State of the State: Kentucky
Annualized payroll employment growth has slowed in the Fourth District and in the nation, but there are reasons to remain upbeat about the near-term outlook.
The Federal Reserve Bank of Cleveland serves the Fourth Federal Reserve District, which comprises Ohio, western Pennsylvania, the northern panhandle of West Virginia, and eastern Kentucky. Like the other Federal Reserve Banks, the Cleveland Fed collects anecdotal reports and analyzes data about the region it serves in order to inform national monetary policy. In the Bank's State of the State series, we share some of what our regional researchers find.
Despite the fact that annualized payroll employment growth in both Kentucky and the US has slowed since the beginning of 2016, largely as a result of softness in the manufacturing and energy sectors, many regions in Kentucky continue to enjoy some of the strongest job growth in the Fourth Federal Reserve District, which comprises Ohio, western Pennsylvania, the northern panhandle of West Virginia, and eastern Kentucky.
In the most recent 3-month period for which data are available (July, August, and September 2016), annualized payroll job growth in the Commonwealth was 2.5 percent. This growth is well ahead of the 1.6 percent growth experienced by the US during the same time period and more than 3 times faster than that of the closest Fourth District state, Pennsylvania, at 0.8 percent.
Although the structural changes to the coal industry continue to create significant hurdles for job seekers in rural and eastern Kentucky communities in particular, the recent job gains have been fairly broad based across different sectors and metropolitan statistical areas (MSAs).
In just the past 12 months, annualized payroll employment growth has exceeded 2 percent on 4 different occasions in the Lexington–Fayette MSA, 5 times in the Bowling Green MSA, 8 times in the Clarksville TN–KY MSA, 9 times in the Owensboro MSA, and 12 times in the Elizabethtown and Louisville MSAs. To put these figures in perspective, annualized payroll employment growth in the US exceeded 2 percent just a single time in the same time period.
Job growth has also been fairly broad based across sectors in Kentucky and in the nation as a whole. Two notable frontrunners for the Commonwealth are the financial services and education and health services sectors, both of which have outpaced the nation’s over the past year.
Slowing global economic growth conditions, the strong dollar, and low energy prices have been contributing to weakness in domestic manufacturing and energy sectors in the nation and in the Fourth District. The Huntington–Ashland WV–KY–OH and Evansville IN–KY MSAs, with higher concentrations of manufacturing employment in our District, are the only MSAs in the Commonwealth to experience year-over-year job losses at any point during the past 12 months.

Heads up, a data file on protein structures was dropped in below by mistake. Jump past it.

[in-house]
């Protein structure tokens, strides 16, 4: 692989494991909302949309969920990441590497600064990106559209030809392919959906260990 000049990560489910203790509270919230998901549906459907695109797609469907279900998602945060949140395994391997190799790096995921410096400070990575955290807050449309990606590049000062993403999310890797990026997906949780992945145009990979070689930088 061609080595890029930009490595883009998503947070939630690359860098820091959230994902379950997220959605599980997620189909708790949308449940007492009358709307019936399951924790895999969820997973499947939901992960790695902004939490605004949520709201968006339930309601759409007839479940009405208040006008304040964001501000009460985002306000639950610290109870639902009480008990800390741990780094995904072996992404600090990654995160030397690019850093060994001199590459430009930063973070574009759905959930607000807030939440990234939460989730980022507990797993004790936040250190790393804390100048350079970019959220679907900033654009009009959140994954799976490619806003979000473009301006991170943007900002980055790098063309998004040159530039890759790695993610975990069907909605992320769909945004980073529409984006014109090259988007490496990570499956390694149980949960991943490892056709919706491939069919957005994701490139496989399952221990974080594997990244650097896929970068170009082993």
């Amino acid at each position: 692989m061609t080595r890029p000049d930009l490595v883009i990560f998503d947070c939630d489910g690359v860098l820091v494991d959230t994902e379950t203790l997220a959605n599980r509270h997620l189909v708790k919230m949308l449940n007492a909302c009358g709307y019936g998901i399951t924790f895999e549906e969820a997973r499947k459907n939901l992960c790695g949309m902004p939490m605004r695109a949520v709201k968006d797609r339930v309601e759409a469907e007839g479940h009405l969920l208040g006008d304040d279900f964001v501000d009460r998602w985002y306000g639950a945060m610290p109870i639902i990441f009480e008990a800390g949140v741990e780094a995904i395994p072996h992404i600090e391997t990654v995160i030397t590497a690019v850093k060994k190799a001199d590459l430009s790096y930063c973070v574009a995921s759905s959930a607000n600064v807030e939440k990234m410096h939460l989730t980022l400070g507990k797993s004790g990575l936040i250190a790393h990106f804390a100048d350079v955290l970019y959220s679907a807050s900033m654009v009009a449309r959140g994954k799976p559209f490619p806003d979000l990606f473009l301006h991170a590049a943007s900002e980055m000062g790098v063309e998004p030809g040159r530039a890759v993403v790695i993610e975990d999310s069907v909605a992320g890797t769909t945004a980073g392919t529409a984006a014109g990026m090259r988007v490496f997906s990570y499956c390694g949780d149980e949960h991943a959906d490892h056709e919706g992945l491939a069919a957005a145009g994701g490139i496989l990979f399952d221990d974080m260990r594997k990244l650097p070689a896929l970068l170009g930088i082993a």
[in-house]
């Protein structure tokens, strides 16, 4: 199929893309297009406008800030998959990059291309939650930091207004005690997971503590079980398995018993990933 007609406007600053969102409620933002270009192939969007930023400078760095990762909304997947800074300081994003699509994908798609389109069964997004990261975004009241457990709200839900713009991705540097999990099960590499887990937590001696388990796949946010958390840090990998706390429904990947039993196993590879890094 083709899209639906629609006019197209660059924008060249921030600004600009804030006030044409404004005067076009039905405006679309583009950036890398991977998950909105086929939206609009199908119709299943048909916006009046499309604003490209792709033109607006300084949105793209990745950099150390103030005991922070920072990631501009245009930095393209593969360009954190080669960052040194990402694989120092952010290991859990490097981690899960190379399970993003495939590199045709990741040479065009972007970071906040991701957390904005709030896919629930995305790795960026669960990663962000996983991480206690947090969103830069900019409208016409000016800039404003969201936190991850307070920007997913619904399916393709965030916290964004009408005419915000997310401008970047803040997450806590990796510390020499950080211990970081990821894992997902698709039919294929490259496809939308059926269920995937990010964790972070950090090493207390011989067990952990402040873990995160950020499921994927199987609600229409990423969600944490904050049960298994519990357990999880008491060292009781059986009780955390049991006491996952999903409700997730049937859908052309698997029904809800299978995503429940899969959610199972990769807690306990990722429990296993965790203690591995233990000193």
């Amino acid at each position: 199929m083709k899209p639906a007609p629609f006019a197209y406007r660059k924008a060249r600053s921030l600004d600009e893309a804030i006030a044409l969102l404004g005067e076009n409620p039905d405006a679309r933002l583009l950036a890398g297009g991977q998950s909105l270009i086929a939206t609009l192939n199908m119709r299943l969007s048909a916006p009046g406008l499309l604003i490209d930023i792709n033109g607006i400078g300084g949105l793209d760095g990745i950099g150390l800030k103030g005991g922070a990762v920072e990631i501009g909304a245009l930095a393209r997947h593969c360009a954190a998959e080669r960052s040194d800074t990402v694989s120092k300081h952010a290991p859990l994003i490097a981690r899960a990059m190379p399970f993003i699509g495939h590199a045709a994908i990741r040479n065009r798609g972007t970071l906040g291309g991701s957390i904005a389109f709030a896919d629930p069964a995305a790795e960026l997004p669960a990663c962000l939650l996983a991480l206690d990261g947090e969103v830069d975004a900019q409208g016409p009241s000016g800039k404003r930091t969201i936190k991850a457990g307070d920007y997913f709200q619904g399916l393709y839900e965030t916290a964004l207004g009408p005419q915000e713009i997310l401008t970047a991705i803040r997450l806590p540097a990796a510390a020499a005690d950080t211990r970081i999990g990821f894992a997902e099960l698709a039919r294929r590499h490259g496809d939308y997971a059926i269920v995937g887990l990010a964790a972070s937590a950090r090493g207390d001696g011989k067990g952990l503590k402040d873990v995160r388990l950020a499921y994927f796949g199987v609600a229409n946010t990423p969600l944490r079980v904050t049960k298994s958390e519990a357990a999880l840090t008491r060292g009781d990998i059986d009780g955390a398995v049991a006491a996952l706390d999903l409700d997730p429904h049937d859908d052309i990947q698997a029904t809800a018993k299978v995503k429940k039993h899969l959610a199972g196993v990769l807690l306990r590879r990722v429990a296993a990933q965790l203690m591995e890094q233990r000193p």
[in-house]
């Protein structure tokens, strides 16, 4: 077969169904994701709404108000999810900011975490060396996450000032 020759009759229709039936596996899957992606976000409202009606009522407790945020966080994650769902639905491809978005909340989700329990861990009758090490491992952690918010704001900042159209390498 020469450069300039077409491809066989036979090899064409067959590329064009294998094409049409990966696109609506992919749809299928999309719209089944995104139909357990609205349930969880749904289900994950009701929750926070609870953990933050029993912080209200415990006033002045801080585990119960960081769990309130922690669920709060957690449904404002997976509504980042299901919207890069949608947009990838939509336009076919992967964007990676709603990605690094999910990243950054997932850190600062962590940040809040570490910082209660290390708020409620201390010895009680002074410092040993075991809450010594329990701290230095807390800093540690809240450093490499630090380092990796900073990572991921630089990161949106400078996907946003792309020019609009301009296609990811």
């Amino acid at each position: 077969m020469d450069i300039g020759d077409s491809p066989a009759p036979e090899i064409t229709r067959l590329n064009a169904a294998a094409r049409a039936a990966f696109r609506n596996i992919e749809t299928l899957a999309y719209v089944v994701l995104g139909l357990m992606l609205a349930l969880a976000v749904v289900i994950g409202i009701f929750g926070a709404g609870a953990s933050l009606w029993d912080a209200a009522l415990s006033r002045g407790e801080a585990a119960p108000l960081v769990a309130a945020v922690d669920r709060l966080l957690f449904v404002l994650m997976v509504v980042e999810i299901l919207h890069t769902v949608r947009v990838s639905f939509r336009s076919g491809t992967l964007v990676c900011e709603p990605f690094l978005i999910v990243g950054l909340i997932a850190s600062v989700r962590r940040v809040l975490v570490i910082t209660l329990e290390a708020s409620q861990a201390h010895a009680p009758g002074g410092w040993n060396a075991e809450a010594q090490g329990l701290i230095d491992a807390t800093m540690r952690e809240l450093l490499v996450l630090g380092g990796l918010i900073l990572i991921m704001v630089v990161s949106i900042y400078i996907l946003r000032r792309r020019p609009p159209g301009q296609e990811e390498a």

The timing of job gains we have witnessed in the nation and in the Fourth District during the past few years has corresponded closely to the bounce back in consumer spending that began in late 2013 or early 2014.
Since consumer spending, which accounts for roughly 70 percent of the national economy, remains close to its historical average, and household balance sheets remain healthy in the aggregate, there are reasons to remain upbeat about the near-term outlook in the service side of both the nation’s and the Commonwealth’s economies.
While strong job growth can be a positive sign for workers because of expanding opportunities (and often expanding wages and salaries, as well), robust job growth may also lead to a tightening of labor market conditions and result in employers’ struggling to find qualified workers or witnessing their labor costs increase, situations which could potentially dampen economic activity. Between September 2015 and September 2016, the time period of the most recent available data, the unemployment rate, one key metric of labor market tightness, fell from 5.4 percent to 5.0 percent in the Commonwealth and from 5.1 percent to 5.0 percent in the nation overall. Moreover, in a majority of MSAs, the unemployment rate fell at least as sharply as the Commonwealth’s during the past year, and rates are now below pre-Great Recession levels in 6 of the 9 Kentucky MSAs.
Data limitations and reporting lags can make evidence of local tightness difficult to detect in a timely manner. Additionally, because it is generally easier for potential workers to relocate from county to county than from state to state, localized “hot spots” of employment can sometimes cool off rather quickly as workers migrate to better opportunities. Nevertheless, there are genuine reasons to anticipate continued growth in the service sectors of the Commonwealth’s economy, at least for the near term.
Sum and substance: Payroll employment growth is strong in most Kentucky MSAs, and in 6 of them, the unemployment rate has fallen to below pre-Great Recession levels.